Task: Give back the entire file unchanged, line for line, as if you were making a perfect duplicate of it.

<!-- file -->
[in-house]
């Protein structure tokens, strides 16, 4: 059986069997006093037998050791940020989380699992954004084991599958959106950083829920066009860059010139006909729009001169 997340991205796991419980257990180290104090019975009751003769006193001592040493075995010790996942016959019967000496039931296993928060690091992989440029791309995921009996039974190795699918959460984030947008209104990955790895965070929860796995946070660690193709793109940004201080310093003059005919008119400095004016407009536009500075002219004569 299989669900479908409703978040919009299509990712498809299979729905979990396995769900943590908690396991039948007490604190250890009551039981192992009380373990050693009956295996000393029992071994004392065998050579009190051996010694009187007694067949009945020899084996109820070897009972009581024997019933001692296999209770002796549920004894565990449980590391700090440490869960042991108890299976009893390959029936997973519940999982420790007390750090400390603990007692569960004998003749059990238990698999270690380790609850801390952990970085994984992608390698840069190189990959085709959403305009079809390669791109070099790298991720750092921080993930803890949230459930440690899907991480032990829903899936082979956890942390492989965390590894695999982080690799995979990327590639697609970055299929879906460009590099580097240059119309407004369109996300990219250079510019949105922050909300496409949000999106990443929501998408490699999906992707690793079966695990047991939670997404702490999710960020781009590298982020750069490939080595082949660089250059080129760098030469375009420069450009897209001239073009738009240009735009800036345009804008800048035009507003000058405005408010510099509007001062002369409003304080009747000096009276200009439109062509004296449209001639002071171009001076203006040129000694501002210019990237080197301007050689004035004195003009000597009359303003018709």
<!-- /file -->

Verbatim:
[in-house]
């Protein structure tokens, strides 16, 4: 059986069997006093037998050791940020989380699992954004084991599958959106950083829920066009860059010139006909729009001169 997340991205796991419980257990180290104090019975009751003769006193001592040493075995010790996942016959019967000496039931296993928060690091992989440029791309995921009996039974190795699918959460984030947008209104990955790895965070929860796995946070660690193709793109940004201080310093003059005919008119400095004016407009536009500075002219004569 299989669900479908409703978040919009299509990712498809299979729905979990396995769900943590908690396991039948007490604190250890009551039981192992009380373990050693009956295996000393029992071994004392065998050579009190051996010694009187007694067949009945020899084996109820070897009972009581024997019933001692296999209770002796549920004894565990449980590391700090440490869960042991108890299976009893390959029936997973519940999982420790007390750090400390603990007692569960004998003749059990238990698999270690380790609850801390952990970085994984992608390698840069190189990959085709959403305009079809390669791109070099790298991720750092921080993930803890949230459930440690899907991480032990829903899936082979956890942390492989965390590894695999982080690799995979990327590639697609970055299929879906460009590099580097240059119309407004369109996300990219250079510019949105922050909300496409949000999106990443929501998408490699999906992707690793079966695990047991939670997404702490999710960020781009590298982020750069490939080595082949660089250059080129760098030469375009420069450009897209001239073009738009240009735009800036345009804008800048035009507003000058405005408010510099509007001062002369409003304080009747000096009276200009439109062509004296449209001639002071171009001076203006040129000694501002210019990237080197301007050689004035004195003009000597009359303003018709």